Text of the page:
Sunday, September 29, 2013
'Breaking Bad': "Felina" Review
(NOTE: Obviously, don't read this if you haven't seen the Breaking Bad series finale, "Felina.")
So after all the speculation, Breaking Bad goes out the way it always was: fiendish, gripping, unexpected. But most of all, the finale was logical and practical, the show's most underrated qualities. Vince Gilligan didn't subvert expectations so much as surprise us by how straightforward and methodical his ending was. The ricin was used on Lydia, the guns were used on the Nazis -- which a lot of people guessed -- but I'm not sure how many prognosticators would have imagined how deeply satisfying the comeuppance would be. (I can't remember -- and I'm not sure I want to -- the last time I so unabashedly enjoyed a bastard being killed as I savored every second of Jesse strangling the life out of Todd.)
It's worth noting that Walt's master plan for his return to Albuquerque wasn't one of his most brilliant, which I think was part of Gilligan's point. The show has consistently wowed us with Walt's mind, but for "Felina" we never really forgot how mortal he was: almost getting caught in New Hampshire; duping his old Gray Matter partners with an admittedly hokey gambit; gingerly reaching for those car keys while no one was looking, knowing that everyone's fate hung in the balance. The finale had its share of predictability and implausibility -- if you're Uncle Jack, why don't you kill Walt as soon as he sets foot in the house? -- but such shortcomings can be forgiven a bit because of the slowly building sense of destiny that hovered over the stripped-down proceedings.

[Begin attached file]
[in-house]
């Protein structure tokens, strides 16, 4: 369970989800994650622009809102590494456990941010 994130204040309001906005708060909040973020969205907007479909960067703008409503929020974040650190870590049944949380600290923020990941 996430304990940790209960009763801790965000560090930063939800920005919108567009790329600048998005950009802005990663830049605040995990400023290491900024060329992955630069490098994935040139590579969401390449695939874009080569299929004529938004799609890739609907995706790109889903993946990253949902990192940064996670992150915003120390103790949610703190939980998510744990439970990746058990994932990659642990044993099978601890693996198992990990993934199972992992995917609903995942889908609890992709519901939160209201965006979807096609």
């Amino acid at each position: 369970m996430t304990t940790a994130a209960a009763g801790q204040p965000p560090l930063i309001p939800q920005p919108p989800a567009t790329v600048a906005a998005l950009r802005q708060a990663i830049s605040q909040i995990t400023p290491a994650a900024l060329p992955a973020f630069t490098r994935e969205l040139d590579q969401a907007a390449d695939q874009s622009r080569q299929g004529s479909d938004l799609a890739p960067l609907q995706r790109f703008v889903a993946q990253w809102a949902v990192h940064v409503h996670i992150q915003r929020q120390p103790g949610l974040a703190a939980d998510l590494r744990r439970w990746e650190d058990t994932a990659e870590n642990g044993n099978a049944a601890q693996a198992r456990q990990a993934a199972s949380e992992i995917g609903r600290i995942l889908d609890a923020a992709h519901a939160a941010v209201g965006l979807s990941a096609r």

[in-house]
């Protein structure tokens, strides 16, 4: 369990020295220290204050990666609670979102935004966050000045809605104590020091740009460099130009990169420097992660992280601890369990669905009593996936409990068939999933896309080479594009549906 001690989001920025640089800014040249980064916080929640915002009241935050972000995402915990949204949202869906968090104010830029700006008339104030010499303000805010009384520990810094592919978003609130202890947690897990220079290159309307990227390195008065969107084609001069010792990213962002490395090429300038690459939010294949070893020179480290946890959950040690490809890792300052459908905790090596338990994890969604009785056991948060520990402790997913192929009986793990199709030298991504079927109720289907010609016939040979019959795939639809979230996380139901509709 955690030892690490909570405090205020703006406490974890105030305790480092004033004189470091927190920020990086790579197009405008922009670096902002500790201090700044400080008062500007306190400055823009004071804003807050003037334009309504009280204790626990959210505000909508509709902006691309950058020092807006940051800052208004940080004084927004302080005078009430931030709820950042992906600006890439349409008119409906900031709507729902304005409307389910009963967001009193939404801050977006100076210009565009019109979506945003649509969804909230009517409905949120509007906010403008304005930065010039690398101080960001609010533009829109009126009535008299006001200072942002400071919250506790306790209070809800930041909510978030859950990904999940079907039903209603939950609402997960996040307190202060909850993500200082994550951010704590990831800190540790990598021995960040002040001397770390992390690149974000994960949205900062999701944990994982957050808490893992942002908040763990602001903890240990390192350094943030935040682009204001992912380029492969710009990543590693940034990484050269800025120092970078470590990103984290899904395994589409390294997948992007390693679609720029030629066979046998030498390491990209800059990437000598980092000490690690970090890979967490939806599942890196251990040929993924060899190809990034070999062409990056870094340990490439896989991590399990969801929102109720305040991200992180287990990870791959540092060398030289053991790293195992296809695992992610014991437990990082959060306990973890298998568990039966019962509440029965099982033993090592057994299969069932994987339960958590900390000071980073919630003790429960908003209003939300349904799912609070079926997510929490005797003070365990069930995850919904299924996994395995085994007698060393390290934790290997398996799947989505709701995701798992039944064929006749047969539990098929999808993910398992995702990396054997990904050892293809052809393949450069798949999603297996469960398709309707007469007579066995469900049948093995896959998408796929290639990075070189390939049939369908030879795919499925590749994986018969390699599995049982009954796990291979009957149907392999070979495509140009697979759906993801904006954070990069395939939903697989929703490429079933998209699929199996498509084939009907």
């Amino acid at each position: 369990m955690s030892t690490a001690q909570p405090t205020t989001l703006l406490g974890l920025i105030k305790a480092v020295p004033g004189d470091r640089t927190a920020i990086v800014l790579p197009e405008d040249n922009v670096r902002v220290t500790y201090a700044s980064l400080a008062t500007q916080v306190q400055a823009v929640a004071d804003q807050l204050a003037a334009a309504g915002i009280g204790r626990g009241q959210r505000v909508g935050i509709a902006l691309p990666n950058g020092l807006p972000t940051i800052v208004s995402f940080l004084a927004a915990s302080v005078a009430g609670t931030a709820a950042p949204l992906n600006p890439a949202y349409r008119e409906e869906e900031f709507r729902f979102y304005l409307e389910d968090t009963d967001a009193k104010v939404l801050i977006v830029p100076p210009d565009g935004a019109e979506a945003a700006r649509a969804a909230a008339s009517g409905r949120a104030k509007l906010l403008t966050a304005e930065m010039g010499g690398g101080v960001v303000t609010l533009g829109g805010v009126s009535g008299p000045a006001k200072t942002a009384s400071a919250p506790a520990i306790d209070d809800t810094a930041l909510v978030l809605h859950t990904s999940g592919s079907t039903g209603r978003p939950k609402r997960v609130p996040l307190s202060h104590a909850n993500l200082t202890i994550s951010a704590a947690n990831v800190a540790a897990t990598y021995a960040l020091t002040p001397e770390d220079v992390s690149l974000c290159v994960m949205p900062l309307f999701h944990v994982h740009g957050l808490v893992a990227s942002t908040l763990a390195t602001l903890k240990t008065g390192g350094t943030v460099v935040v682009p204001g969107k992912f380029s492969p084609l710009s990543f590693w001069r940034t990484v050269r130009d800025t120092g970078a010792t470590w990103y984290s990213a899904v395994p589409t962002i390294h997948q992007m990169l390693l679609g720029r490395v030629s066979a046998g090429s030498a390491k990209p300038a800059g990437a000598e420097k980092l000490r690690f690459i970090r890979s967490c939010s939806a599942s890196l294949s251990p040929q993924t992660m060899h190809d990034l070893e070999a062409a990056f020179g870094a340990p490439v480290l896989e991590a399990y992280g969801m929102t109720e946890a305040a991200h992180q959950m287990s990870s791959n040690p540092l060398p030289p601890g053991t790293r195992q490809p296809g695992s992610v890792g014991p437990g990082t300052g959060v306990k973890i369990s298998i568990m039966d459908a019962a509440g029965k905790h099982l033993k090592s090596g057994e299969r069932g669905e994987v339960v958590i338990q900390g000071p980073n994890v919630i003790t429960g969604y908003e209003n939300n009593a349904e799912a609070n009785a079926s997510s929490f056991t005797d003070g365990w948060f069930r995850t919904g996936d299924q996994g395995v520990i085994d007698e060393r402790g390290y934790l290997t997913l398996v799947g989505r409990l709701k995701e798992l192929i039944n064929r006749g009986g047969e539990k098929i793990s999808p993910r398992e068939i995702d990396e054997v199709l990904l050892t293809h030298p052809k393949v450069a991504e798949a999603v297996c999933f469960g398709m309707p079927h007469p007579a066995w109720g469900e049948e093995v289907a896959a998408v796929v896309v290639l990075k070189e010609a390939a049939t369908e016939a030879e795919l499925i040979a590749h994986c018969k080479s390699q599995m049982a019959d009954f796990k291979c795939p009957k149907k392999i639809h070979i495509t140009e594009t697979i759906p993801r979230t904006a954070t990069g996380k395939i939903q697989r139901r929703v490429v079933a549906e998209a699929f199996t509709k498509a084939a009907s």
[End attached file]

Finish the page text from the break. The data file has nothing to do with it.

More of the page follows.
And in the end -- how about that? -- Walt did get some sort of redemption. There is greedy, prideful and flawed, Breaking Bad ultimately seemed to say, but they're not the same thing as evil. The white supremacists were evil, and Walt's outsmarting of them wasn't just clever but also seemed oddly right. After everything that's happened, the moral universe suddenly seemed put back into alignment, at least for a brief moment. As for Jesse and Flynn and Marie and Skyler and Holly, I hope they all have long, happy lives. You can't say they haven't earned them.